Anyone who subscribes to the full-of-integrity Tennis Channel is well familiar with The Stanford Champions Cup. It's a bunch of tournaments where old fogeys like Jim Courier, John McEnroe, Todd Martin, and Jimmy Arias duke it to prove to America that it's not fun watching old people kill themselves.
The Champions Cup, as well as a few other big name tournaments such as the Sony Ericsson Open in Miami, is sponsored by R. Allen Stanford, a Texas billionaire. Well Sir Stanford, who was a U.S. citizen who eventually got citizen ship in Antigua & Barbados and was knighted (gotta love Texans, man), has been accused by the Federal Government of "massive fraud":
"We are alleging a fraud of shocking magnitude that has spread its tentacles throughout the world," said Rose Romero, regional director of the SEC's office in Fort Worth, Texas [Seriously, gotta love Texans].
The SEC complaint named Stanford International Bank (SIB), based in Antigua with 30,000 clients in 131 countries and $8.5 billion in assets, and the group's Houston-based broker-dealer and investment adviser units.
In all, the company claims to oversee $50 billion in assets....
The SEC said Stanford's Antigua-based bank sold $8 billion in certificates of deposit "by promising high return rates that exceed those available through true certificates of deposits offered by traditional banks."
Holding dual U.S.-Antiguan citizenship, Stanford lived for more than 20 years in the reef-girded island, where he owns the country's largest newspaper, heads a local commercial bank, is the biggest private employer, its top investor and is the first American to receive a knighthood from its government.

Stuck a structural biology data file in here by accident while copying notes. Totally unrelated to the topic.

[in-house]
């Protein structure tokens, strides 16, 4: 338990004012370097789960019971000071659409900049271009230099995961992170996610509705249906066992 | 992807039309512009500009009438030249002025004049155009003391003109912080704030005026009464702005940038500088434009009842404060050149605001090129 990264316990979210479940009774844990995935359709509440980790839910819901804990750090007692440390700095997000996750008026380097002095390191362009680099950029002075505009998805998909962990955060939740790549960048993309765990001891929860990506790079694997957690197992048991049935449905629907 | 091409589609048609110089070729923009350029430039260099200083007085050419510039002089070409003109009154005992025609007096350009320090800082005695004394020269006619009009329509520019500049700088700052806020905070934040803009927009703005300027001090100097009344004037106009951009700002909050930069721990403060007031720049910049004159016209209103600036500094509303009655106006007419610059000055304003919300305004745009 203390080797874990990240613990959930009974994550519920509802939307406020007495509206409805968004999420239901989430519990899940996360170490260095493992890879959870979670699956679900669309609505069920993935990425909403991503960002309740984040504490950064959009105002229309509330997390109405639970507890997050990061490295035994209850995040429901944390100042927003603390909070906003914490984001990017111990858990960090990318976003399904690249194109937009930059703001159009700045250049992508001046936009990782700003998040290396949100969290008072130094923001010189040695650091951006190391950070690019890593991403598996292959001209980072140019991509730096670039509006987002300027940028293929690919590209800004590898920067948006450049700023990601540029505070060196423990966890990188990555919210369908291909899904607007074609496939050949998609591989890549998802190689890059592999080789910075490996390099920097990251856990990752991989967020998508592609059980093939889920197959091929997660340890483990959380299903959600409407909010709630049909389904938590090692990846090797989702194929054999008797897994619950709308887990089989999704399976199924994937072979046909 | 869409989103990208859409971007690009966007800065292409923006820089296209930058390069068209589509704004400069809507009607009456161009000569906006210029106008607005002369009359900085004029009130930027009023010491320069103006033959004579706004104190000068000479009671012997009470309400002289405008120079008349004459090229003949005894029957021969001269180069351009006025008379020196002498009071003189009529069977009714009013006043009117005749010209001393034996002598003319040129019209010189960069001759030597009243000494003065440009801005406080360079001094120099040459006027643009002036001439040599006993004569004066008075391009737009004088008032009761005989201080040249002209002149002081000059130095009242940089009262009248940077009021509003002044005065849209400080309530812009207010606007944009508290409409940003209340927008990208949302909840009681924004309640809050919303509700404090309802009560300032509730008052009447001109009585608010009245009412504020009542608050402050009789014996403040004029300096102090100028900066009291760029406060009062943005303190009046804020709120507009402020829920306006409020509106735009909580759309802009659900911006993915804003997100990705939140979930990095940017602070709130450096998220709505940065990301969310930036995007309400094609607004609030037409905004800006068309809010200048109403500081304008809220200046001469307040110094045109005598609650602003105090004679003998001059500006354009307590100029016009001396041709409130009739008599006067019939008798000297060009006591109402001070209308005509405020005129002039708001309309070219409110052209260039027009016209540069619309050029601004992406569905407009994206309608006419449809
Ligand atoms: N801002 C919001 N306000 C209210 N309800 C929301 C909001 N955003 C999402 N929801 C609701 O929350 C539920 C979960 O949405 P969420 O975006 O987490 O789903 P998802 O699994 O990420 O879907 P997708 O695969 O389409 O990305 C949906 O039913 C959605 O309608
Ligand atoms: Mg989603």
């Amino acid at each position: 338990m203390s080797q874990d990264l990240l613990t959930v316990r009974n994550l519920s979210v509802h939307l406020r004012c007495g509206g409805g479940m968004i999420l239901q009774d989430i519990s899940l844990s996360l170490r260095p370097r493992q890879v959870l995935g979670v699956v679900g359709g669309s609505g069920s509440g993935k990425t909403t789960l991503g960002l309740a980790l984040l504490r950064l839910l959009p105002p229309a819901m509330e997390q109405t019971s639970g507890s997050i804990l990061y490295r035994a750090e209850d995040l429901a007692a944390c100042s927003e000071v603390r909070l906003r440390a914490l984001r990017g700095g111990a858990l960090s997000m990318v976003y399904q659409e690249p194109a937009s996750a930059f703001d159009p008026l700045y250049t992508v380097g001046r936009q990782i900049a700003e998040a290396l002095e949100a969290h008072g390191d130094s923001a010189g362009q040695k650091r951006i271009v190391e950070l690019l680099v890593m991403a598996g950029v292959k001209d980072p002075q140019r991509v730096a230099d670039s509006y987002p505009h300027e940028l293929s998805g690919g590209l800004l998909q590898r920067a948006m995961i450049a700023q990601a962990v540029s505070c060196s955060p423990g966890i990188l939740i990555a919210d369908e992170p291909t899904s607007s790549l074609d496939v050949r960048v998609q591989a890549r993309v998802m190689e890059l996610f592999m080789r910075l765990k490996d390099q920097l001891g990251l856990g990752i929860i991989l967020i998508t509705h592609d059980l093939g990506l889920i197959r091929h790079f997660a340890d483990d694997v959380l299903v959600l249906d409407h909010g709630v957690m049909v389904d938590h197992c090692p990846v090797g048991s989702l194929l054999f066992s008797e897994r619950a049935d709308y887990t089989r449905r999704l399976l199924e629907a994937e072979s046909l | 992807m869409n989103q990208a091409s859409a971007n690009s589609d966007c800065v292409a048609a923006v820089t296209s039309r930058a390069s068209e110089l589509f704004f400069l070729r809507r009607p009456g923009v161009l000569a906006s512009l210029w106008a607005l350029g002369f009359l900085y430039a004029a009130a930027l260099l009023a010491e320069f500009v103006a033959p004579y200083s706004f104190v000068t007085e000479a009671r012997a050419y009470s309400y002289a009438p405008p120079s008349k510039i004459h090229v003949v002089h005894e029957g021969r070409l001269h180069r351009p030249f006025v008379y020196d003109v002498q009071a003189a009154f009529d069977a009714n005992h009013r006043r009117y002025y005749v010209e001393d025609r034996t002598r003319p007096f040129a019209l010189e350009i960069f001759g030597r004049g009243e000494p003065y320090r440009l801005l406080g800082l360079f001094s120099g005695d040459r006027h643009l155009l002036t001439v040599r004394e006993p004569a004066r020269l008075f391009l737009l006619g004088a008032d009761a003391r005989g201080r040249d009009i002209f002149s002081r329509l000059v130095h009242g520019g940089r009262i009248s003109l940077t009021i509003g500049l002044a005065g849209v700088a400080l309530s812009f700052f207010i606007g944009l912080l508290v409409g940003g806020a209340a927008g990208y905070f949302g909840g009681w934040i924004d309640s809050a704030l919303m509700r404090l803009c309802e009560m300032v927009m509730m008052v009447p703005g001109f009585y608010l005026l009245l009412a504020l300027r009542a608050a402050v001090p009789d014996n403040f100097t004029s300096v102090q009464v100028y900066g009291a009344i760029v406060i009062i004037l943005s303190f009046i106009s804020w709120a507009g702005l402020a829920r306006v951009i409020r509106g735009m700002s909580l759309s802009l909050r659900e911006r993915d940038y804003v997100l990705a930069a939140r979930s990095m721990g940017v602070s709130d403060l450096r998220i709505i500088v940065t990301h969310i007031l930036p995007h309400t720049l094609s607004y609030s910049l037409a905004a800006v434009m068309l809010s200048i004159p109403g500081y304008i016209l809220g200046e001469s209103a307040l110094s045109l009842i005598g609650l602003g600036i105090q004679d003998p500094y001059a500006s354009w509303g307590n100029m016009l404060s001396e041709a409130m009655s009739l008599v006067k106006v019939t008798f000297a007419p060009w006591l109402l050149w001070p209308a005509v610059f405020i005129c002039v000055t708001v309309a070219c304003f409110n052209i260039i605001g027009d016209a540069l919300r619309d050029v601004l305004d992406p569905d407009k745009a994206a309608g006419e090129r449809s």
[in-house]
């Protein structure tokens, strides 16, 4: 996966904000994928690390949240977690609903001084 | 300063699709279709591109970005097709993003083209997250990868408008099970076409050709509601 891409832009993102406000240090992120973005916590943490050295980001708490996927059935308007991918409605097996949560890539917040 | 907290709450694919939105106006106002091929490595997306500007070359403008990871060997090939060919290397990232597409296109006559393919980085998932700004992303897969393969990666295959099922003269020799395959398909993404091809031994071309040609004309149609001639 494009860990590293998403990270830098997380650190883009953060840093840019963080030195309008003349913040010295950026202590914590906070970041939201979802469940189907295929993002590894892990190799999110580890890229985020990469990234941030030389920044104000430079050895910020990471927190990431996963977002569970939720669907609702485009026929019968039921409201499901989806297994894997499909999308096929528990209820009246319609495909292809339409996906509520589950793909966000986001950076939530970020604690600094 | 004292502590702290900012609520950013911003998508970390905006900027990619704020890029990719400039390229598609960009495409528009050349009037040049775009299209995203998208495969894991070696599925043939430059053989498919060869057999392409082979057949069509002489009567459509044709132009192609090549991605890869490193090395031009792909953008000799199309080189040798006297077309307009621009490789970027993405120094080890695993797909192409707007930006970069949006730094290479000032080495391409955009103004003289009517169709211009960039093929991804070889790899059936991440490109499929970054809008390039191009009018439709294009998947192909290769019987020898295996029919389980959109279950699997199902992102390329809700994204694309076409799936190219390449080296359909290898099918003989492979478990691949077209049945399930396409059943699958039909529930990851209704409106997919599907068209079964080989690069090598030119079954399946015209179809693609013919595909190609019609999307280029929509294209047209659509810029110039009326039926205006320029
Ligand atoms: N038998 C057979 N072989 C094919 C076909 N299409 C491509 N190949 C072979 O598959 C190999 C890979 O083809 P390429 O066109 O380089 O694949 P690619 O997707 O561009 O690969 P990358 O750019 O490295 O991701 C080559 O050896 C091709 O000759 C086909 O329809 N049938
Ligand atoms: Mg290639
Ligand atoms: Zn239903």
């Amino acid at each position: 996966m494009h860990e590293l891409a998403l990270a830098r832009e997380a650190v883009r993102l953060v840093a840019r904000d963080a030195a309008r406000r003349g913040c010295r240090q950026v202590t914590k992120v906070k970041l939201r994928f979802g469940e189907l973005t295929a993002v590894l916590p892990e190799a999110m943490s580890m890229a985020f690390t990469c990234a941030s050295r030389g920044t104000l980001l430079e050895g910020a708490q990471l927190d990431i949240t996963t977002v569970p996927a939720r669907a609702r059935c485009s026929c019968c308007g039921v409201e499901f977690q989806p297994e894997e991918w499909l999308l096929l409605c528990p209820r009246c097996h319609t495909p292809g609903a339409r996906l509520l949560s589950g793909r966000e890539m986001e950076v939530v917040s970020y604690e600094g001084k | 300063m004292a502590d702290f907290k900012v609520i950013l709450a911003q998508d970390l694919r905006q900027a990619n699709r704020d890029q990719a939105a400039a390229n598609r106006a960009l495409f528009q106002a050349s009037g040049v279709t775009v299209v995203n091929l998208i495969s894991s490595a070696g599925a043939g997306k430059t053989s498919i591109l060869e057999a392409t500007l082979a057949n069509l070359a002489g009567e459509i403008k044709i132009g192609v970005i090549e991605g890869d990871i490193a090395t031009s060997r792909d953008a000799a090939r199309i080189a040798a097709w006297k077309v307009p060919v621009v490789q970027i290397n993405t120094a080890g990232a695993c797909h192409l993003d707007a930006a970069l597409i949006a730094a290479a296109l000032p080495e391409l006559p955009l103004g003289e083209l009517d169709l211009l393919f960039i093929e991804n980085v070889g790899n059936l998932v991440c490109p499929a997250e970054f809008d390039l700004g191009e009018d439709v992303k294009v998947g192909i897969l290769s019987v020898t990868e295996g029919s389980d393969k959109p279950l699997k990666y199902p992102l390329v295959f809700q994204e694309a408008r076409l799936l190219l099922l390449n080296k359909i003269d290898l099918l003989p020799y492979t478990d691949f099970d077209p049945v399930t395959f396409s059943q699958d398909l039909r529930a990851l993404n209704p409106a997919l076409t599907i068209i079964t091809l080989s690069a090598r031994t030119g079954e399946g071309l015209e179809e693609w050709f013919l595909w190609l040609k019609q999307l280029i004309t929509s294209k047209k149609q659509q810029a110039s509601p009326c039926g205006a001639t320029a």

He has homes sprinkled across the region -- from Antigua to St. Croix in the U.S. Virgin Islands to Miami.
"Everybody always wondered where he got his money from," said Odessa Haley, 28, a manager of a cafe in the island's capital St. John's.
Many feared the U.S. charges would revive Antigua's image as one of the Caribbean's most corrupt nations, which local policy makers took pains to shake off in the 1990s.
Others feared the economic fallout. "A lot of people work for him," said Francis Cortwright, a taxi driver.
There were no signs of imminent criminal charges against Stanford, whose personal fortune was estimated by Forbes Magazine last year at $2.2 billion. A Justice Department spokesman would not confirm or deny the existence of a criminal investigation.
But Peter Henning, a professor at Wayne State University Law School in Michigan and a former federal prosecutor, said U.S. prosecutors have likely filed a sealed criminal indictment against Stanford to be unveiled at a later time.
"The amount of money involved indicates there will be criminal interest in this, as well as the number of potential victims involved," Henning said.
So all in all, a pretty good week for tennis.